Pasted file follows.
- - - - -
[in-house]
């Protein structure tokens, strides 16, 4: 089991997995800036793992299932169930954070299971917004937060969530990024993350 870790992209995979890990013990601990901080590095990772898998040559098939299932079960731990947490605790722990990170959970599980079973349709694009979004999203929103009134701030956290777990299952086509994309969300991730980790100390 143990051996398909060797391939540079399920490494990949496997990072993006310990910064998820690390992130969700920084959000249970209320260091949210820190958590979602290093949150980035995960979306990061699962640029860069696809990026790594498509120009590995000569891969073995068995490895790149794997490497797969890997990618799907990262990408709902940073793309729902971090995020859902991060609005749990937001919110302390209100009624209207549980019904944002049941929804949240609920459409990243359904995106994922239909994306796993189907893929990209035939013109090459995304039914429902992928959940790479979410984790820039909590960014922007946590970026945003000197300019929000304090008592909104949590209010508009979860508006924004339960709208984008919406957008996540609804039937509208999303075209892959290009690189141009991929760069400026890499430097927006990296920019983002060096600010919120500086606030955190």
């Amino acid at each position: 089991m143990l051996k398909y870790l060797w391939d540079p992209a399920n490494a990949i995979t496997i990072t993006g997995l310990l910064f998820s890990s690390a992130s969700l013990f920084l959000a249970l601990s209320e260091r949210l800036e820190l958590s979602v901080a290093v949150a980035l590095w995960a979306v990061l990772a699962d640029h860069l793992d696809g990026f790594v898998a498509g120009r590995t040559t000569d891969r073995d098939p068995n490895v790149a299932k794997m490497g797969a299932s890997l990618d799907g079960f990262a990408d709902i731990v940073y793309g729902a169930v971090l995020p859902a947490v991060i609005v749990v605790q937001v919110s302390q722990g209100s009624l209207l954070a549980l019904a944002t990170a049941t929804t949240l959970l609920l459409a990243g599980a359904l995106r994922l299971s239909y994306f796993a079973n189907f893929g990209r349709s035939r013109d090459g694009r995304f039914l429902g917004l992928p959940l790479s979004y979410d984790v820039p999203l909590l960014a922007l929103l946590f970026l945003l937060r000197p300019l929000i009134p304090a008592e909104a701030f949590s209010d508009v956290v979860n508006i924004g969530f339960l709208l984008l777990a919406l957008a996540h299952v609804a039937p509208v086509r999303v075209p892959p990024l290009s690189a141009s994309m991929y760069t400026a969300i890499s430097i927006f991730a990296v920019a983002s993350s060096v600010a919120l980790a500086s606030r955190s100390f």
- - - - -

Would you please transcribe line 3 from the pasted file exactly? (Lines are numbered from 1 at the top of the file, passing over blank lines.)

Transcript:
């Amino acid at each position: 089991m143990l051996k398909y870790l060797w391939d540079p992209a399920n490494a990949i995979t496997i990072t993006g997995l310990l910064f998820s890990s690390a992130s969700l013990f920084l959000a249970l601990s209320e260091r949210l800036e820190l958590s979602v901080a290093v949150a980035l590095w995960a979306v990061l990772a699962d640029h860069l793992d696809g990026f790594v898998a498509g120009r590995t040559t000569d891969r073995d098939p068995n490895v790149a299932k794997m490497g797969a299932s890997l990618d799907g079960f990262a990408d709902i731990v940073y793309g729902a169930v971090l995020p859902a947490v991060i609005v749990v605790q937001v919110s302390q722990g209100s009624l209207l954070a549980l019904a944002t990170a049941t929804t949240l959970l609920l459409a990243g599980a359904l995106r994922l299971s239909y994306f796993a079973n189907f893929g990209r349709s035939r013109d090459g694009r995304f039914l429902g917004l992928p959940l790479s979004y979410d984790v820039p999203l909590l960014a922007l929103l946590f970026l945003l937060r000197p300019l929000i009134p304090a008592e909104a701030f949590s209010d508009v956290v979860n508006i924004g969530f339960l709208l984008l777990a919406l957008a996540h299952v609804a039937p509208v086509r999303v075209p892959p990024l290009s690189a141009s994309m991929y760069t400026a969300i890499s430097i927006f991730a990296v920019a983002s993350s060096v600010a919120l980790a500086s606030r955190s100390f």